If nothing else, Christians should be involved in politics so that they understand how God works and speaks to us through an earthly government (Romans 13:1-7). Though Christians may not agree with or like whoever is at the head of our government, we still need to respect the office they hold, and we need to ask God to help them govern the land according to his will (1 Timothy 2:1-2 and Psalm 33:12). This does not mean that Christians should turn a blind eye to injustice. Rather we should pray that the world pursues Christs just as intently as the body of the church does (Jeremiah 29:7). God’s ways are not our ways (Proverbs 3:5). As humans, we may not always understand why things happen, but in the end, we must always be ready for the chance to show how God works in and through his faithful servants (Titus 3:1). Life on earth isn’t meant to be easy, which is why it’s so vital to have a relationship with God and to see his counsel. At last when Christians are called home to the kingdom of God, our true reward awaits us in Heaven (Revelation 17:24).
Let’s not forget that Jesus was also man. He knew the law and followed it accordingly. When Jesus is questioned about the law, he explains that the second greatest commandment is to “love your neighbor as yourself” (Matthew 22:39). Jesus then explains more about who “your neighbor” is through the parable of the Good Samaritan (Luke 10:25-37). Through this example, Jesus makes the point that no matter race, background, job, or social standing, we owe a debt of love to anyone and everyone. In a more modern sense, politics is one of the most vital areas where Christians can show love to their neighbors. How can Christians claim to care about the wellbeing of the world without participating in the position where basic rights and freedoms are governed? Caring for the fellow man is important to Christ just as it should be to his ambassadors (Matthew 25:40). A healthy government and healthy laws are not trivial issues when it comes to the success of the freedom of a society. Politics are a method of accomplishing substantial change and therefore ought to involve Christians who love their neighbors.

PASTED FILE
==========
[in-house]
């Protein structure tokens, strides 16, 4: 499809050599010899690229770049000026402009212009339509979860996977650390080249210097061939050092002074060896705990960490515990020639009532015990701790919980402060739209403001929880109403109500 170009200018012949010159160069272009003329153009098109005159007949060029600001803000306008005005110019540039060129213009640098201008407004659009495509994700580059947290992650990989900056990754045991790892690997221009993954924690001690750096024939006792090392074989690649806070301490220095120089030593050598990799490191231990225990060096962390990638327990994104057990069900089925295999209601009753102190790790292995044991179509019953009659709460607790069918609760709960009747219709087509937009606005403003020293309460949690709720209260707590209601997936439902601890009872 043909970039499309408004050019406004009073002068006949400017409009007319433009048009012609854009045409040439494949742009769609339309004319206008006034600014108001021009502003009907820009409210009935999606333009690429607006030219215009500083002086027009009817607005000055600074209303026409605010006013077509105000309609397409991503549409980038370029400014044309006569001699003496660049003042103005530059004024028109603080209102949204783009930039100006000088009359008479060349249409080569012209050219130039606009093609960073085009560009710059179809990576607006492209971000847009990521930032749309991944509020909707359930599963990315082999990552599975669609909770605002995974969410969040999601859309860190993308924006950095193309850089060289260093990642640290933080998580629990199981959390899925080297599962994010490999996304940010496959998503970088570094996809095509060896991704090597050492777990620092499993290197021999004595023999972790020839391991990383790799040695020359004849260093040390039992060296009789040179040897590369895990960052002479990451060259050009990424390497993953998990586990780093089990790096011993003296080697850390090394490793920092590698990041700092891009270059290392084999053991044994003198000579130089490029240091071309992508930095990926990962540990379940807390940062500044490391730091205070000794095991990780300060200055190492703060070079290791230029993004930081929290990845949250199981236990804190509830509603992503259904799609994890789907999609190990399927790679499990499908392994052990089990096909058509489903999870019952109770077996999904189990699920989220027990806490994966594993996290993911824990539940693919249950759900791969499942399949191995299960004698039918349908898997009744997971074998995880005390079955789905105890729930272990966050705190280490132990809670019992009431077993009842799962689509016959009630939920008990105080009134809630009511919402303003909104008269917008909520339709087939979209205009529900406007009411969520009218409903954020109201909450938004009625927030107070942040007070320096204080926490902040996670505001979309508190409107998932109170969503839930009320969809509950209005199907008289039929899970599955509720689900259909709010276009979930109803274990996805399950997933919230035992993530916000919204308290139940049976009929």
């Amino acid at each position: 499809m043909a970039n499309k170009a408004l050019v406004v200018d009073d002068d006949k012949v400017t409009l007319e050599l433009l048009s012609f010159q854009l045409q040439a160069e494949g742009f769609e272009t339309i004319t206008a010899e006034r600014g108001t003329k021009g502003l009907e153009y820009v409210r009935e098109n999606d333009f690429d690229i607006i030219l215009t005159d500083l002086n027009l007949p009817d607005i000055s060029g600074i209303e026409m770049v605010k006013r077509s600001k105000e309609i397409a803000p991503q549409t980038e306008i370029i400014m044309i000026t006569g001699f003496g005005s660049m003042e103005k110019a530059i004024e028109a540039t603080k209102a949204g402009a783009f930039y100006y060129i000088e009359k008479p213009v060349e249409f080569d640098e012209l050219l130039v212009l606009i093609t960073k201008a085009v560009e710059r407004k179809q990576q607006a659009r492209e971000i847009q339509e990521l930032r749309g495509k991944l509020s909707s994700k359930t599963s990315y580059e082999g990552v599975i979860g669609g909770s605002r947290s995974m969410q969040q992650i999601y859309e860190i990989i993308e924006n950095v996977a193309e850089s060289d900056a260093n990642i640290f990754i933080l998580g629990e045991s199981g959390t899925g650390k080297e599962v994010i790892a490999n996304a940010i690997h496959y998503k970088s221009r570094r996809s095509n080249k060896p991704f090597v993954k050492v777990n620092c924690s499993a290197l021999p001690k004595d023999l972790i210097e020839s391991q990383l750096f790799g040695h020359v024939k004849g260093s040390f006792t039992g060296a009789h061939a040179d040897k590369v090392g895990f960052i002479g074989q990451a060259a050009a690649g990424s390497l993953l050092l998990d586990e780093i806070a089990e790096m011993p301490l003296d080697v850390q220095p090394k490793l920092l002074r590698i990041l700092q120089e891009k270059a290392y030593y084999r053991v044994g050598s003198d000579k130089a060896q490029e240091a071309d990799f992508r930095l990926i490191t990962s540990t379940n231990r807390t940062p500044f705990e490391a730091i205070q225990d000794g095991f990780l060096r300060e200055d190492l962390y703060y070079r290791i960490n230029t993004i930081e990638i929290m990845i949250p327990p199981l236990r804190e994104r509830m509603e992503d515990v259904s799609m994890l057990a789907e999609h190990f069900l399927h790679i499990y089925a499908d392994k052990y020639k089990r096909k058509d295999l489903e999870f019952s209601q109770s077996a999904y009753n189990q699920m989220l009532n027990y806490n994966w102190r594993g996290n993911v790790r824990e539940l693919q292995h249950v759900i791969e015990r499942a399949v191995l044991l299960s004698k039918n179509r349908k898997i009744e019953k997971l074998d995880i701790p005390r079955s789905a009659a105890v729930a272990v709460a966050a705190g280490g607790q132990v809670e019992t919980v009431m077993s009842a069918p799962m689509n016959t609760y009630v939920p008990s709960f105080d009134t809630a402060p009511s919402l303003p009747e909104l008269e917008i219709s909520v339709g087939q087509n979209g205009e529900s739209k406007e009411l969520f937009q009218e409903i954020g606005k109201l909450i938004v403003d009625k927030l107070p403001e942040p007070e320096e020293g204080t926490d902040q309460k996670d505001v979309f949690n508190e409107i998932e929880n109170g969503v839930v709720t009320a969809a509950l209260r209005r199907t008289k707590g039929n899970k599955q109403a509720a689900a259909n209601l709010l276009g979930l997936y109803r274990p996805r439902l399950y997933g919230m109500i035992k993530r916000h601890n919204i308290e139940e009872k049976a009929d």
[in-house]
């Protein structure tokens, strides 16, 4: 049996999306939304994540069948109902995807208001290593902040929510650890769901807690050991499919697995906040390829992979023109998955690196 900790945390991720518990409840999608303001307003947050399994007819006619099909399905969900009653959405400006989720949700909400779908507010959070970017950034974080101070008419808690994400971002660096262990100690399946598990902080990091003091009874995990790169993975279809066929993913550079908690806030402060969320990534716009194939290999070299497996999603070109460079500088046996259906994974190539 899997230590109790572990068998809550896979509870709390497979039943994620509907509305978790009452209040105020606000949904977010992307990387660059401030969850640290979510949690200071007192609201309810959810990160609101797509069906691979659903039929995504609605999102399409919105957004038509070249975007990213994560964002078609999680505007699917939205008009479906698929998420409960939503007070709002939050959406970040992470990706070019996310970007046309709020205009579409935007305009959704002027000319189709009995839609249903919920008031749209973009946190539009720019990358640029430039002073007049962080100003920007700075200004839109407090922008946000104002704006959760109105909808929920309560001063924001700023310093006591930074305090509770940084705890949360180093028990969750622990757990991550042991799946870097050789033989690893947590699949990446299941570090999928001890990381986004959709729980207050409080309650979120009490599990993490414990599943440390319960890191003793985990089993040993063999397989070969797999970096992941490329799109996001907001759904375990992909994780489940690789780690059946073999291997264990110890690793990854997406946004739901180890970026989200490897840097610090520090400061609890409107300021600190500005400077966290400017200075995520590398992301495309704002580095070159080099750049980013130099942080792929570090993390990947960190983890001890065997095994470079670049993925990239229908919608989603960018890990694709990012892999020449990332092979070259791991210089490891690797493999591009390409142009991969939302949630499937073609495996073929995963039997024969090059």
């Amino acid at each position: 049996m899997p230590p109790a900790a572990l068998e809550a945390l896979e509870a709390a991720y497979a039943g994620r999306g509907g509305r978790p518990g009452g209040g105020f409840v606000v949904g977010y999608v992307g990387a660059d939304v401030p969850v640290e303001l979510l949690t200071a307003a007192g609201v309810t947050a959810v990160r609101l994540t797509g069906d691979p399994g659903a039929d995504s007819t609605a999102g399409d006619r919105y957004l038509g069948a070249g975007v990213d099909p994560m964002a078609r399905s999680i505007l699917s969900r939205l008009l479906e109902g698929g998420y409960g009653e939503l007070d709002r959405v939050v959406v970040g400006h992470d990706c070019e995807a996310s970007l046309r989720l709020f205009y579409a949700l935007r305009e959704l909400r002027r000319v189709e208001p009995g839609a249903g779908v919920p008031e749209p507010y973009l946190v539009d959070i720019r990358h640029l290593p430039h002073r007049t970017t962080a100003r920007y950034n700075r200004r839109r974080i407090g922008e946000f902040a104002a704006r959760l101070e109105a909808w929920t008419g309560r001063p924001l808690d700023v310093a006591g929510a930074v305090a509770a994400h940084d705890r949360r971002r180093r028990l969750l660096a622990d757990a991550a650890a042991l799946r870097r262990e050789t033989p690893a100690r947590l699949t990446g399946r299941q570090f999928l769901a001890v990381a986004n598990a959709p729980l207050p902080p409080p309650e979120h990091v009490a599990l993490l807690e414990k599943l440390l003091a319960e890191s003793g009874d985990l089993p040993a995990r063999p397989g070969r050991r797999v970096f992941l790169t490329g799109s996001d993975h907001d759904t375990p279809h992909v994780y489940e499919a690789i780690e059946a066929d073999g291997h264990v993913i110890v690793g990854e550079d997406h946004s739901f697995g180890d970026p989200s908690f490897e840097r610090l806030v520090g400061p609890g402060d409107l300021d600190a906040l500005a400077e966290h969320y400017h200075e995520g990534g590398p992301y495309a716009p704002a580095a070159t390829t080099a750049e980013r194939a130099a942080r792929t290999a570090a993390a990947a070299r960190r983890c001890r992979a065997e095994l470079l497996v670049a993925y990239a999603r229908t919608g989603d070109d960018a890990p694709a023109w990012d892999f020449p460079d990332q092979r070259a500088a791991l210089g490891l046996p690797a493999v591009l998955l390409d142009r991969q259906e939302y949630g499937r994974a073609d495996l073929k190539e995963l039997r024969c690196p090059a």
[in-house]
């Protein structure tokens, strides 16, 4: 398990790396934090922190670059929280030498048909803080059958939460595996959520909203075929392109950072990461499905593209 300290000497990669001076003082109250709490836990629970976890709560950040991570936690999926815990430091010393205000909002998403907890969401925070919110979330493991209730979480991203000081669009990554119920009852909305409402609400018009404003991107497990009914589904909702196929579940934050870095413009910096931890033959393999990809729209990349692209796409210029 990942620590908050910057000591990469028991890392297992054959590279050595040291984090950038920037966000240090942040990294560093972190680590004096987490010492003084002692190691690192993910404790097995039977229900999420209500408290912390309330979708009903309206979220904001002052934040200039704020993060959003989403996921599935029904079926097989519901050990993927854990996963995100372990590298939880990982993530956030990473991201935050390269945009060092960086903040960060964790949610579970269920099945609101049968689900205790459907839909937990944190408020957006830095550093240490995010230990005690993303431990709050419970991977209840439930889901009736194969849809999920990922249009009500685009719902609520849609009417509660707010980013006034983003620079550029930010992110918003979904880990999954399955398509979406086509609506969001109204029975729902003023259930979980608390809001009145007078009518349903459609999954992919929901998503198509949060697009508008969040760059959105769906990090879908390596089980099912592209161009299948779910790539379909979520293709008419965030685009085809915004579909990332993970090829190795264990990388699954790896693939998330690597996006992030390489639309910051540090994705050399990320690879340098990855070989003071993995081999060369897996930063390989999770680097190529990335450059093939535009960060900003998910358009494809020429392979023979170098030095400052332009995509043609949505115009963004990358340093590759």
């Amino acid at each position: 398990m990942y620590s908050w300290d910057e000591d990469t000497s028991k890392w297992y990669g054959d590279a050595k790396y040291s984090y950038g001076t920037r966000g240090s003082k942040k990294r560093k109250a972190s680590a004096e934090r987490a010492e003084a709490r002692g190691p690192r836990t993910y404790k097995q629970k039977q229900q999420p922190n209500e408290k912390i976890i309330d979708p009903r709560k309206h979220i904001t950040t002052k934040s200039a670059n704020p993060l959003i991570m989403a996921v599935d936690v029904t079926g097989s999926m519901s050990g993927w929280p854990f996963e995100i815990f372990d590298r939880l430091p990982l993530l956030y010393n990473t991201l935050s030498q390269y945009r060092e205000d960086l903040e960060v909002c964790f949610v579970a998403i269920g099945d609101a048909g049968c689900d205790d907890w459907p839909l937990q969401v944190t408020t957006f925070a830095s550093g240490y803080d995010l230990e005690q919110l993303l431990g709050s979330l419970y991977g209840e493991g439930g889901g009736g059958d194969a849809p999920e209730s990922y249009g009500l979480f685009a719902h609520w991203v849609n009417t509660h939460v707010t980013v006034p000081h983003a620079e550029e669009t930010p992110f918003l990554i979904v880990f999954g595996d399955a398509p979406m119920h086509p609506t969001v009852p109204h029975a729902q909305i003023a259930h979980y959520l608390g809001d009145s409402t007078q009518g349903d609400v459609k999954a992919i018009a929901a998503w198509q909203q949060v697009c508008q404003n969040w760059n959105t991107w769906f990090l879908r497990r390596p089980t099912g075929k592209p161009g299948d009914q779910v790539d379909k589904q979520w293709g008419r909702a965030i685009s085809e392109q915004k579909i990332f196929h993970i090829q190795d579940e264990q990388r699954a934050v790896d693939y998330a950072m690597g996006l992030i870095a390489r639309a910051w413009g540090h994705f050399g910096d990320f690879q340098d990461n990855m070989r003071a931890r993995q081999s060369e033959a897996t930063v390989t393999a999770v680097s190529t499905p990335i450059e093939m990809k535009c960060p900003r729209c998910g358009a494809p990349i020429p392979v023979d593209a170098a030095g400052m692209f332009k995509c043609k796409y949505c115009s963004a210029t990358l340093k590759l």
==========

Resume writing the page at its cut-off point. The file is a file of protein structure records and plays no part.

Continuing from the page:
The big picture about Christian involvement in politics is not to shove God down people’s throats. It is to protect and establish good while dismissing evil. It is through integration in everyday society that Christians show examples of who Christ is. By knowing and understanding that politics are unavoidable, Christians can help make intelligent decisions about the way the laws of earth should function and how we react to what is happening within the world. Following the biblical mandate to obey and respect the people that God chooses to place in seats of power, we pray for them and ask for God to influence their leadership. By loving our fellow neighbors, Christians can set the example of why certain laws should be allowed for the good of the people. Politics affect the way a government shapes a society. However, the Bible also has its own influence on culture. For the government and the Bible to both effectively influence culture towards God, Christians must not only care about politics but also be involved in it.